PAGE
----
Memorial Day Gasoline Prices Are At An All-Time High

By Tesvetana Paraskova of

Inflation-adjusted – or real – gasoline prices in the United States heading to the Memorial Day weekend are at their highest in a decade, at a national average of $4.59 per gallon, the Energy Information Administration said on Friday.

On a nominal basis, this price is the all-time high price for gasoline recorded in EIA’s weekly Gasoline and Diesel Fuel Update, which dates back to 1990.

High crude oil prices, the effect of the Russian invasion of Ukraine on the crude and fuel markets, and U.S. gasoline demand exceeding refinery runs are the key factors driving the record-high gasoline prices in nominal terms, the EIA noted.

Some 1 million bpd of refinery capacity in America has been shut permanently since the start of the pandemic, as refiners have opted to either close losing facilities or convert some of them into biofuel production sites.

In the United States, operable refinery capacity was at just over 18 million bpd in 2021, the lowest since 2015, per EIA data.

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Per EIA’s update on Friday, gross inputs into refineries are only slightly above the five-year average even though refinery utilization is at the top of the five-year range. This indicates that refineries may be running closer to maximum capacity utilization than gross inputs alone would indicate. Moreover, the faster increase in gasoline demand compared with production has led to inventories draws, with U.S. gasoline inventories now 8% below the five-year average for this time of year, the EIA noted.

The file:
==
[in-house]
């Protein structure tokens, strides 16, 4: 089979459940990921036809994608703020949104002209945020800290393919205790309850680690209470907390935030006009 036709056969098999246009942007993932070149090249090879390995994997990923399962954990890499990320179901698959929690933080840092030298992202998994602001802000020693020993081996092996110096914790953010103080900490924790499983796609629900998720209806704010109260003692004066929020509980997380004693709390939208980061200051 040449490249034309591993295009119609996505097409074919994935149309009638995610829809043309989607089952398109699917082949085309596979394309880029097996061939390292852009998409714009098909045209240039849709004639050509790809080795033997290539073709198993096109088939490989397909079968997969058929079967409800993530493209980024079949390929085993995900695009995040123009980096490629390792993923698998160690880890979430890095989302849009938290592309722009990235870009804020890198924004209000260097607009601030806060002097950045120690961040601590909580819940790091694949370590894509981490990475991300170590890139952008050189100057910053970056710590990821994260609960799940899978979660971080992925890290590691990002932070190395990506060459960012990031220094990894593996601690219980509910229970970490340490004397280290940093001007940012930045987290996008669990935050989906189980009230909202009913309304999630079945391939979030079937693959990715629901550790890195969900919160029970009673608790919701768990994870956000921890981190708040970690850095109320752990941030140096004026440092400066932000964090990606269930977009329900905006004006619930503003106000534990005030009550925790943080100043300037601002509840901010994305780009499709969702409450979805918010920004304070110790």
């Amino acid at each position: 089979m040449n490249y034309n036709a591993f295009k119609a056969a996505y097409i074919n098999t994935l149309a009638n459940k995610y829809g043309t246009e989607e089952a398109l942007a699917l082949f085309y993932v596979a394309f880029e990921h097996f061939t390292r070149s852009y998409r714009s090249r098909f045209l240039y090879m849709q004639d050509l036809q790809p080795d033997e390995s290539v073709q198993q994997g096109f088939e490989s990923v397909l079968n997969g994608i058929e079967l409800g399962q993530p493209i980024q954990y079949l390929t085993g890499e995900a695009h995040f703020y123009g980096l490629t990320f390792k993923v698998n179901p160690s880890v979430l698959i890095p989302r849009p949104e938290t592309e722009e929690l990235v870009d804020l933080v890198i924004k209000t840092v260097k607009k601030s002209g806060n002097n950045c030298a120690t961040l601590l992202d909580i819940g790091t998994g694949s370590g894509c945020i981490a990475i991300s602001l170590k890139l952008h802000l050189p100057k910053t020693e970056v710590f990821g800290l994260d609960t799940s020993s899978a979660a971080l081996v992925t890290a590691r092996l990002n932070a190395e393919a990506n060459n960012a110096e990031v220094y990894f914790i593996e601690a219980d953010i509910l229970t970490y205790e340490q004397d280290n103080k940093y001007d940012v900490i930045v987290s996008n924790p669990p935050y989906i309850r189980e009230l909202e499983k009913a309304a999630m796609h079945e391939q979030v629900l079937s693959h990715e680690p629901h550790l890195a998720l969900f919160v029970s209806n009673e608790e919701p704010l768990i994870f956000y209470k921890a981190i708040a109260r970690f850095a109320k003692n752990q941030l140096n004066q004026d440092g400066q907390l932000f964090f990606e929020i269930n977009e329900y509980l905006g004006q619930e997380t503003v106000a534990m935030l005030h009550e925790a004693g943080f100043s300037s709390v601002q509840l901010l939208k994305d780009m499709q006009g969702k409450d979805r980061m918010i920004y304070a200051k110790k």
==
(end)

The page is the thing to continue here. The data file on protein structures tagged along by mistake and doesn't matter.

U.S. gasoline prices have been setting daily records for most of May, although prices inched down on May 27 from the record high of $4.600 on May 26, per AAA data.

“Rising prices are not deterring travel’s resurgence this Memorial Day weekend, with travel volumes expected to reach 92% of pre-pandemic levels in 2019,” AAA said in a forecast. More than 39 million people are expected to travel 50 miles or more from home during the 2022 Memorial Day holiday weekend—3 million more than 2021, according to the estimate.

[ZH: Bear in mind that despite wage growth, gasoline prices have outstripped them dramatically so that the average hours work for an American now only buys 7 gallons of gas… less than half the 17 gallons that the same amopunt of labor could buy in early 2020]

Still, there may be some early signs that high gasoline prices may have started to destroy some demand.

On Thursday before the Memorial Day holiday weekend, gasoline demand was 4.3% higher from a week ago, or 5.4% higher than the four-week average, according to data from fuel-savings app GasBuddy. Considering that it’s just ahead of the holiday weekend, it’s “Pretty lackluster and signs that demand destruction is hitting the Memorial Day weekend,” Patrick De Haan, head of petroleum analysis for GasBuddy, said.


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